Name: Megan Younger
Currently Reside: Ohakune
Profession: Ecologist/Project Manager
Megan is one rad lady! Not only is she an accomplished scientist but she is also out there trying to make the world a better place. When she isn't flat out with mahi or her garden you can find her adventuring around the Ruapehu region. We’re super stoked to have Megan join Team Opus!
Hi Megan, can you give us a quick overview of what your all about?
I’m incredibly passionate about our indigenous flora and fauna here in Aotearoa! I have been extremely privileged to undertake work with tāngata whenua in our natural and urban spaces here in Ohakune. And now am helping to manage pest control projects around our wider region.
I’m about equitable outcomes for the environment and our community. I get the most joy out of sharing stories about our environment and encouraging people to incorporate sustainable practices, little by little, in their every day! Even, maybe, help see the world a bit differently. A favourite whakatauki or saying I love is “ka ora te whenua, ka ora te tāngata” (when the land is well, the people will be well). So, its important to me to consider the impact of my behaviors on our landscapes, and how that might impact the wellbeing of future generations.
What are a couple of sustainable practices people can incorporate into their daily lives?
1) Buy or wear natural fibres. It's good for so many reasons;
- No microplastics in waterways from the washing process
- It breathes better, allowing your skin to behave as it should, not incubate in the same way synthetics do
- When it eventually becomes no longer wearable, it's probably not going to outlast you e.g. it will break down better
I want to do more research into composting clothes! But it's a good start.
2) Grow a vegetable garden if you can;
The whole concept of farm to table is pretty interesting and trying to reduce the steps in between is a good thing! Even start small with herbs, or lettuce. Often these things come in plastic packaging, so the more of that we can divert from landfill or even being produced is a win in my books!
You're a busy lady! On those rare moments when you have spare time. What do you love to do?
In my spare time I love to cook and garden, I love to cook what comes out of my garden! I love to cook all these high quality ingredients.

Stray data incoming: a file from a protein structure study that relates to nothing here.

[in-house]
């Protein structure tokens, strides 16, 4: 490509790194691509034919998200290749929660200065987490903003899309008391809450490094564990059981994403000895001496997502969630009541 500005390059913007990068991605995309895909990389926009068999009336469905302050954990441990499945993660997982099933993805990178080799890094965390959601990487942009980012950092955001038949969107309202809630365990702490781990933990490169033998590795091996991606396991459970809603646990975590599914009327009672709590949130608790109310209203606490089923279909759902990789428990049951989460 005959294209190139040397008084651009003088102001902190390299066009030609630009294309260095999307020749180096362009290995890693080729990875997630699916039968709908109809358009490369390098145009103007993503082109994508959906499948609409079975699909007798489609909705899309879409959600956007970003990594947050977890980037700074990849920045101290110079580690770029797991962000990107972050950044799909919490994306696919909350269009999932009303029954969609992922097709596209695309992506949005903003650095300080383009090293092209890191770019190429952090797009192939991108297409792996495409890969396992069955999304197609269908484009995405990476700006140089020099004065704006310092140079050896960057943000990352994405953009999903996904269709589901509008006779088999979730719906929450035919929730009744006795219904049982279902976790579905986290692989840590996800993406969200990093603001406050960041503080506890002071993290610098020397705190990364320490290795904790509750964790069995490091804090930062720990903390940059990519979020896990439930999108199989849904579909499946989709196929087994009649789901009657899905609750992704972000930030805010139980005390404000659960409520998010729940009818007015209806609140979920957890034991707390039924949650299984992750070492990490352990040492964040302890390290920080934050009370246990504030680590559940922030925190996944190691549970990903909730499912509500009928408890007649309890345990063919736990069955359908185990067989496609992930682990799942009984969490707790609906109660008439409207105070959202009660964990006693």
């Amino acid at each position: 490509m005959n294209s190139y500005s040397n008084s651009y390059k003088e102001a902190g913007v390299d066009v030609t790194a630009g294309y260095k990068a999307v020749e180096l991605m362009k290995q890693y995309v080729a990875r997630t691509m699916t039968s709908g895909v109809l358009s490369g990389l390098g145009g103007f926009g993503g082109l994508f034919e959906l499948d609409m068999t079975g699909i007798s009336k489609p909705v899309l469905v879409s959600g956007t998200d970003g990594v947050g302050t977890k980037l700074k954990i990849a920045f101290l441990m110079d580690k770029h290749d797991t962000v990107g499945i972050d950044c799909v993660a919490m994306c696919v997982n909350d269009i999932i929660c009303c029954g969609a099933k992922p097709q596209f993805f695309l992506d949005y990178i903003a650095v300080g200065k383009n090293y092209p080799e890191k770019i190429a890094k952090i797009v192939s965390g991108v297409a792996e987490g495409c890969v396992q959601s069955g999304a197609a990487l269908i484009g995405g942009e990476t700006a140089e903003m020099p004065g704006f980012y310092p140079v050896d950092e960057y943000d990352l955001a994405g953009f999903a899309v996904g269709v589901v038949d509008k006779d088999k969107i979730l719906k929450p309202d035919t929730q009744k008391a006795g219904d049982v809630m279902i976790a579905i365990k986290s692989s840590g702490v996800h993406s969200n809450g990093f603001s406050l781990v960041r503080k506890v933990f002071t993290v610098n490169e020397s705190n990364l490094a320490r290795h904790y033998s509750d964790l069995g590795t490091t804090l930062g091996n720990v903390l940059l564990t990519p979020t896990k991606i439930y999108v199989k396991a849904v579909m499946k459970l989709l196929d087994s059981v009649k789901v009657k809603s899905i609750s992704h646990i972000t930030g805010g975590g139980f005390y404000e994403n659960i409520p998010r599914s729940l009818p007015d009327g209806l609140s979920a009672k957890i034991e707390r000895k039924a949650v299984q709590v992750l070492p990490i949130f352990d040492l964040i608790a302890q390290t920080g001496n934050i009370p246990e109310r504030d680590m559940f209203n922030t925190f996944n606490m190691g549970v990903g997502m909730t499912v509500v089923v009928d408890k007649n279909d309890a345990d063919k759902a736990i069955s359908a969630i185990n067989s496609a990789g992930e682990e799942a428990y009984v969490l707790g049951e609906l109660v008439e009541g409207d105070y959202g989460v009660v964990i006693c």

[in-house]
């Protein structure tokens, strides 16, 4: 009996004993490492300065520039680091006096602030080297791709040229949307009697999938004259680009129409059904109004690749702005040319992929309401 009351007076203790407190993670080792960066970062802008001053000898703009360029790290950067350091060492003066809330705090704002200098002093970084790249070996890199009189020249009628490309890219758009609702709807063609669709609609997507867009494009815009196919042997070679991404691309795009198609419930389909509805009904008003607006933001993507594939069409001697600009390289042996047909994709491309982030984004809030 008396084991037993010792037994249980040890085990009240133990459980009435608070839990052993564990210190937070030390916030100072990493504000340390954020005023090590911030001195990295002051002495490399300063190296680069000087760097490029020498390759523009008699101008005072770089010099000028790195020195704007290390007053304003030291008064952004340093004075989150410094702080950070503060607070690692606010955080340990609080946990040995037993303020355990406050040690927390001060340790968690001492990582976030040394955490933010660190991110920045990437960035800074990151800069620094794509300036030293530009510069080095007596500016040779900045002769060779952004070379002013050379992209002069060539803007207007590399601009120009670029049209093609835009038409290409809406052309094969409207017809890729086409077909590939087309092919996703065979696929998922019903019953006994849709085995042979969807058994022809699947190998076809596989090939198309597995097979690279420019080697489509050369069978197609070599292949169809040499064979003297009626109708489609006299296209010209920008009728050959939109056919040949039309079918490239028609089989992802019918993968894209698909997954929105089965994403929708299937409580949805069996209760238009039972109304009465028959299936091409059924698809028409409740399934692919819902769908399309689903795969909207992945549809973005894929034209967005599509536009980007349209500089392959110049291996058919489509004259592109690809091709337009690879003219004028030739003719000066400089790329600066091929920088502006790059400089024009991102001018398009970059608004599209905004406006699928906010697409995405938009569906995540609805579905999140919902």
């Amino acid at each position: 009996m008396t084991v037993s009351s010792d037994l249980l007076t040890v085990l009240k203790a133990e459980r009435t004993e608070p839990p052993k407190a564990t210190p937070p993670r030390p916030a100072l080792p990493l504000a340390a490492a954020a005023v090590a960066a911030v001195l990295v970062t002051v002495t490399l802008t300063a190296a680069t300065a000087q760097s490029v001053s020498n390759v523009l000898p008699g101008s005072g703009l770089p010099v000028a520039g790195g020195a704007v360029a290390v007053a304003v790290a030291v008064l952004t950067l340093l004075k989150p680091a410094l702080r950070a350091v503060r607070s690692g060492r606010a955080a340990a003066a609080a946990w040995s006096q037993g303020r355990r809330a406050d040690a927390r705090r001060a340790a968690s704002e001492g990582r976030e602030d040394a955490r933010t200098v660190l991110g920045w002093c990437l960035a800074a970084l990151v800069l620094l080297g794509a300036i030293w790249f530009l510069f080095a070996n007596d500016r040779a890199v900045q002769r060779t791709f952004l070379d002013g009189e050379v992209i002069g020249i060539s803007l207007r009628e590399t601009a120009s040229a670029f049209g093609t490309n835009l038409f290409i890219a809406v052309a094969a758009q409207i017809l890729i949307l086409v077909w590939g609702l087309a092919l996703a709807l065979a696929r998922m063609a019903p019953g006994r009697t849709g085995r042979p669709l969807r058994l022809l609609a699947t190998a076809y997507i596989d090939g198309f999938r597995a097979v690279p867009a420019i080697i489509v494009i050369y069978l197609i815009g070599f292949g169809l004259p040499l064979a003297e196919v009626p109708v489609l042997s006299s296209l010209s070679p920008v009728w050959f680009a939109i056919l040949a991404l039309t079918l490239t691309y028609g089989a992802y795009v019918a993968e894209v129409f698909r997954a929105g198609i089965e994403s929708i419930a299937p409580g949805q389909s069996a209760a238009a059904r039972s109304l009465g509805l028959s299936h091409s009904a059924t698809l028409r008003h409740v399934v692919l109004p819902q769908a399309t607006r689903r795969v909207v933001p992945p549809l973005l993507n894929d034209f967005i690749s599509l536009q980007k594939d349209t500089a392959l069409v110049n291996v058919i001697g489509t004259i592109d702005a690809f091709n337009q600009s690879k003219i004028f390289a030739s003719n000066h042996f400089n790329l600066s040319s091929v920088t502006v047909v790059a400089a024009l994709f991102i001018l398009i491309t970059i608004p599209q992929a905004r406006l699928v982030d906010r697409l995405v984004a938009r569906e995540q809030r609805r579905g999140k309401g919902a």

If I’m not doing that and the weather is good, I’m out and about visiting our beautiful spaces. I’ve just recently had put my dog betty through her avian aversion so we can take her into some of these amazing spaces.
Go Betty! Safe to say your passionate about nature?
I’m 100000% a nature nerd. I love talking and learning about it constantly. We are so lucky in the Ruapehu region to have such variety right on our doorstep. I will not shut up, but for the purposes of this interview – I will tone it down.
Megan teaching students about freshwater stream ecology
Heading out into the bush, what item can you not leave the house without?
Literally never leave without good base layers, because you can never be 100% safe in our environments here, it can be very changeable; so my merino pop tops get absolutely thrashed going out. I’m a sweaty human too haha so I rate my opus tops for two main reasons 1) they wick my sweat away and still keep me warm and feel light even if it looks like I’ve been swimming, and 2) because it doesn’t start to smell manky haha in the same way that synthetics do. They also feel like a dream.
Queen of the world for a day. What would you change?
Huge question.. I think it would be a compulsory worldwide “get outside and make friends with a plant” day haha we’re mostly so disconnected with nature that we don’t know who is around us (as in, plants and animals) so how can we make good decisions on behalf of them if we have no connection to them; knowing their names is the first step!
Love it! Do you have a favorite tree buddy?
My FAVOURITE tree friend is the kōtukutuku or tree fuscia. I love it because it is a striking tree, with red bark and cute little pinky purple flowers which turn into delicious berries (kōnini). They are pretty rare to see in the bush these days due to possums and deer browsing. But are great additions to a garden for the birds and bees!
Where can people find out more about what you are up to?
I like to share the odd snap here and there with anyone that’s interested on my Instagram @ohsnap.someonejust but also stand by for some cool mahi I will be involved in – I’m yet to set up platforms for ‘MY Projects’, so watch this space!
We are super impressed with your mahi Megan. Thanks for chatting with us!
The Opus Fresh Crew